Feasibility of determining surface emissions of trace gases using an inverse method in a three-dimensional chemical transport model

Publication Type:

Journal Article


Journal of Geophysical Research: Atmospheres, Volume 98, Issue D3, p.5183 - 5197 (1993)






Biosphere/atmosphere interactions, Meteorology and Atmospheric Dynamics: General circulation, Pollution: urban and regional, Troposphere: composition and chemistry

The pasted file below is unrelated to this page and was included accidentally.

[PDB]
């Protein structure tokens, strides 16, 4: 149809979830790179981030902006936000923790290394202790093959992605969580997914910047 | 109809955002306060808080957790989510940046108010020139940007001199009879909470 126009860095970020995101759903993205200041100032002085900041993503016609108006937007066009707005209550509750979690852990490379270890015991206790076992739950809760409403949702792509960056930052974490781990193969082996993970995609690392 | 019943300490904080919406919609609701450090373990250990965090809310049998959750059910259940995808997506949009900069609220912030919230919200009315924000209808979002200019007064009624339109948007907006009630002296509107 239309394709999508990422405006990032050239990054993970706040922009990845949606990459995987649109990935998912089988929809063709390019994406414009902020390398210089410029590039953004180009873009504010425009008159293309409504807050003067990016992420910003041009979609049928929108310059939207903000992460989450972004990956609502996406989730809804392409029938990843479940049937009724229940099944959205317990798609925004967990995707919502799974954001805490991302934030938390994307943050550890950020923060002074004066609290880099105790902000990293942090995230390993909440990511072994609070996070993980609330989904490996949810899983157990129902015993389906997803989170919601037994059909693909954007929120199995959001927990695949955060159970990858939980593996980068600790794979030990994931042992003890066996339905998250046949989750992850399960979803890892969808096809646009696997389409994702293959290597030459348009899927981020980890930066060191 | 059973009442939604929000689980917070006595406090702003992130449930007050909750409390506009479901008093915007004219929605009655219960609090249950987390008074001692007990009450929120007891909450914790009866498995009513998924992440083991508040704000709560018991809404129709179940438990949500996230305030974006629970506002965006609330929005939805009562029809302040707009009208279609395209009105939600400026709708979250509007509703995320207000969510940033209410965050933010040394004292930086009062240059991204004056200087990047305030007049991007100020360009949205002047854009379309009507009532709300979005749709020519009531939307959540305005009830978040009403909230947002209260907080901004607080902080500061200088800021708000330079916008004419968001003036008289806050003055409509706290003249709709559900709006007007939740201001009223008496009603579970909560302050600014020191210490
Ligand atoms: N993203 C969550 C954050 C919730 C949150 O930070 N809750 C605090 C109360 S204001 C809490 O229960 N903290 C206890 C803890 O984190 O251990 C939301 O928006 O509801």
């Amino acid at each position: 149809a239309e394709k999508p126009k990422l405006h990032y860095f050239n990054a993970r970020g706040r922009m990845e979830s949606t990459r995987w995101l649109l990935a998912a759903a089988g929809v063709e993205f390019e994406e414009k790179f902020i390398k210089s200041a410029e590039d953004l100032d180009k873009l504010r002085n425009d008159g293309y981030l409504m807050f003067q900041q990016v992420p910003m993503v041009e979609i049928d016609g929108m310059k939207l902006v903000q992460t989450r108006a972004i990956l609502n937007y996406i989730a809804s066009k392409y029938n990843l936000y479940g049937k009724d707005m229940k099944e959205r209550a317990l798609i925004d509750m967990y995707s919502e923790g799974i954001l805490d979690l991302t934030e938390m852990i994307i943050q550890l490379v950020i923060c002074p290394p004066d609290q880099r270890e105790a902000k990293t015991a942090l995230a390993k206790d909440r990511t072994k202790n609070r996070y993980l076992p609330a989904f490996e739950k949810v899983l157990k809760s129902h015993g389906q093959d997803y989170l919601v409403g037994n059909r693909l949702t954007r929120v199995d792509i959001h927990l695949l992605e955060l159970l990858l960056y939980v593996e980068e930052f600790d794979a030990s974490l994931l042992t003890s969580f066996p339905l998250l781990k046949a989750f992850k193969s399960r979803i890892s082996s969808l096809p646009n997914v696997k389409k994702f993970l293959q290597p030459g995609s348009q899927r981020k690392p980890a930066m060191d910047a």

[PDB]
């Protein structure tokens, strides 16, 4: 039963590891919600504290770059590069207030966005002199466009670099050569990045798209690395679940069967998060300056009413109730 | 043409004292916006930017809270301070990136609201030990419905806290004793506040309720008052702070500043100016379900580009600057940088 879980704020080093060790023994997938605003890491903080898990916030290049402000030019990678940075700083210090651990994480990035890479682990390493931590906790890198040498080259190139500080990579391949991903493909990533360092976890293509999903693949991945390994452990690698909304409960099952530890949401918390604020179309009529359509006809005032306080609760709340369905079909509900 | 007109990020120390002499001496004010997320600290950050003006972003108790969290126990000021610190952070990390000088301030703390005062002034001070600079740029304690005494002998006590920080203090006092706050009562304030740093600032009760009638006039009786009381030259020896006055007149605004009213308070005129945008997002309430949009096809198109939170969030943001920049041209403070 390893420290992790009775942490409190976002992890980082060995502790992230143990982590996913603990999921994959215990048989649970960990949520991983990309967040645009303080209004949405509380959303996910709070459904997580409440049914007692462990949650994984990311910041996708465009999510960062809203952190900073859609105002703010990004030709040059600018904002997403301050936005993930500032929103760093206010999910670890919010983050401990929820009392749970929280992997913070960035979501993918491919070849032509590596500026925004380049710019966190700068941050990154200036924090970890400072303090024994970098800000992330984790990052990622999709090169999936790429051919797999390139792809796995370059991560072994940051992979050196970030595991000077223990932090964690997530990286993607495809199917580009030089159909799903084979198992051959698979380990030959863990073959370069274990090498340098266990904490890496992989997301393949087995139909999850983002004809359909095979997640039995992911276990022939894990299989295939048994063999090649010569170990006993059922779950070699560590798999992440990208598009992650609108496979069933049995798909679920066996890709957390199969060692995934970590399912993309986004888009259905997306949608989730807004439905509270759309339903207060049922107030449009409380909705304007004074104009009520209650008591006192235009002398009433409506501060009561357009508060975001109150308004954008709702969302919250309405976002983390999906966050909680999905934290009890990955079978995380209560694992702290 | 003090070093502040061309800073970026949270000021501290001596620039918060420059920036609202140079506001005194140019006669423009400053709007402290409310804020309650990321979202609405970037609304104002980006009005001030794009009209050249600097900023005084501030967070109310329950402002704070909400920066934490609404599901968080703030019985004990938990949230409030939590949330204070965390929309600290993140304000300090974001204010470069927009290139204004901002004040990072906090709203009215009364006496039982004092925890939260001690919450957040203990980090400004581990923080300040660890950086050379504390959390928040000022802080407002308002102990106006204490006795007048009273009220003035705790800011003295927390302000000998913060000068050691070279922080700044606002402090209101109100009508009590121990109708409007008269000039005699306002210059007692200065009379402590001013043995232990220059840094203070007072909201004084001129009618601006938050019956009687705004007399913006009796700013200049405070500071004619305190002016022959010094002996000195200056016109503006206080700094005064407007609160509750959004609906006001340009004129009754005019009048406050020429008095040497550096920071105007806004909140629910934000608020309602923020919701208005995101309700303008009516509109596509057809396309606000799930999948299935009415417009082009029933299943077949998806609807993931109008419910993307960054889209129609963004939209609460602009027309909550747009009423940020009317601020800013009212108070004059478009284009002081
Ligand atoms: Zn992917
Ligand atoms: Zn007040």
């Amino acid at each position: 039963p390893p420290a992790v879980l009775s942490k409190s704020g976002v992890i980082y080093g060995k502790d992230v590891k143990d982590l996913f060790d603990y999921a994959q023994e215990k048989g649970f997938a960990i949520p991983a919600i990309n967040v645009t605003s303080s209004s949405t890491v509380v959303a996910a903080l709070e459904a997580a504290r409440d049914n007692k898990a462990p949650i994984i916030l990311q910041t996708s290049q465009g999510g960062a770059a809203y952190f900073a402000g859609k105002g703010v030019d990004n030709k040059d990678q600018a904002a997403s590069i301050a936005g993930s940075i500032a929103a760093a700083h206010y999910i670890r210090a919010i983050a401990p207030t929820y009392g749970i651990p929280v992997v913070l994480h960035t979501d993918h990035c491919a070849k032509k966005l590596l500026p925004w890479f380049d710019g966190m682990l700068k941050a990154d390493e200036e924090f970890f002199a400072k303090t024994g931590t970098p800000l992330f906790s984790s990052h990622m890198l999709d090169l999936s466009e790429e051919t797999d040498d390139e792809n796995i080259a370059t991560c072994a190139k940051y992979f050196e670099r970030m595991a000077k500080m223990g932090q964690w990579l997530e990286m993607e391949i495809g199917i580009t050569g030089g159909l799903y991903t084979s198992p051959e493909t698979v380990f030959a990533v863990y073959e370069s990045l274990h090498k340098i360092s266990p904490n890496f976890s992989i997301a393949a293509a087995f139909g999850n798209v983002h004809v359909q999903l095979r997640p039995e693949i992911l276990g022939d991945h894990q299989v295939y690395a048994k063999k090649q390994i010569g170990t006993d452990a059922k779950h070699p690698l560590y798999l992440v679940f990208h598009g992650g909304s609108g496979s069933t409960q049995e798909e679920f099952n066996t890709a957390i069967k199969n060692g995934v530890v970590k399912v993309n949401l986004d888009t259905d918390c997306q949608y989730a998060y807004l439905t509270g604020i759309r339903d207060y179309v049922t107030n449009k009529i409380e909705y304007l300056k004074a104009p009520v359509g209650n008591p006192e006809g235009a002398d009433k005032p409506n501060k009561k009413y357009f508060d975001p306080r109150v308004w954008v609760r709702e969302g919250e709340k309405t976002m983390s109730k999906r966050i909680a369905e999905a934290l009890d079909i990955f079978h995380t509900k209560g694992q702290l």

We investigate the feasibility of using an inverse method based on a linear Kalman filter to determine regional surface fluxes through comparisons between observations and predictions in a three-dimensional atmospheric transport model. The ability of the present ALE/GAGE observation sites to quantify the regional fluxes of anthropogenic trace gases is studied also. These investigations are done in the low-resolution spectral model of Golombek and Prinn (1986) using CFCl3 as the test tracer since its sources are relatively well known. The first of these investigations is done with the transport model being perfect in the sense that the “observations” were produced by running the model with the CFCl3 emissions derived from industry data. The inverse method used is capable in this case of accurately determining regional surface fluxes using the present ALE/GAGE sites and to converge to the correct solution within a year or two even using initial conditions very different from the final solution. We also investigate how well the Kalman filter approach works with a less than perfect chemistry circulation model by using the ALE/GAGE observations Of CFCl3 for the inversion. The success of this inversion depends largely on the ability of the model circulation to predict observed concentrations of CFCl3 since its chemistry is reasonably well understood. The larger the difference between the model and the observed values using the real (industry) emissions then the larger the bias will be in the estimated emissions. Such studies can help to understand the inherent biases in the model when used in an inverse scheme before trying to use the model to estimate unknown surface fluxes such as those for methane, nitrous oxide, and carbon dioxide. We also investigate where additional observational stations could be placed to enhance the capability of the present ALE/GAGE network for determining regional net fluxes. If we are prepared to accept the circulation in the spectral low-resolution model as sufficiently realistic, it appears that Hateruma (24N, 123E) and to a lesser extent Kamchatka (51N, 156E) are very promising locations for new stations and that Hateruma is superior to the ALE/GAGE Oregon station in providing information about Asian sources. This type of analysis done with a realistic circulation model can aid the process of choosing observation sites by addressing how well each site contributes to the different goals for use of the data.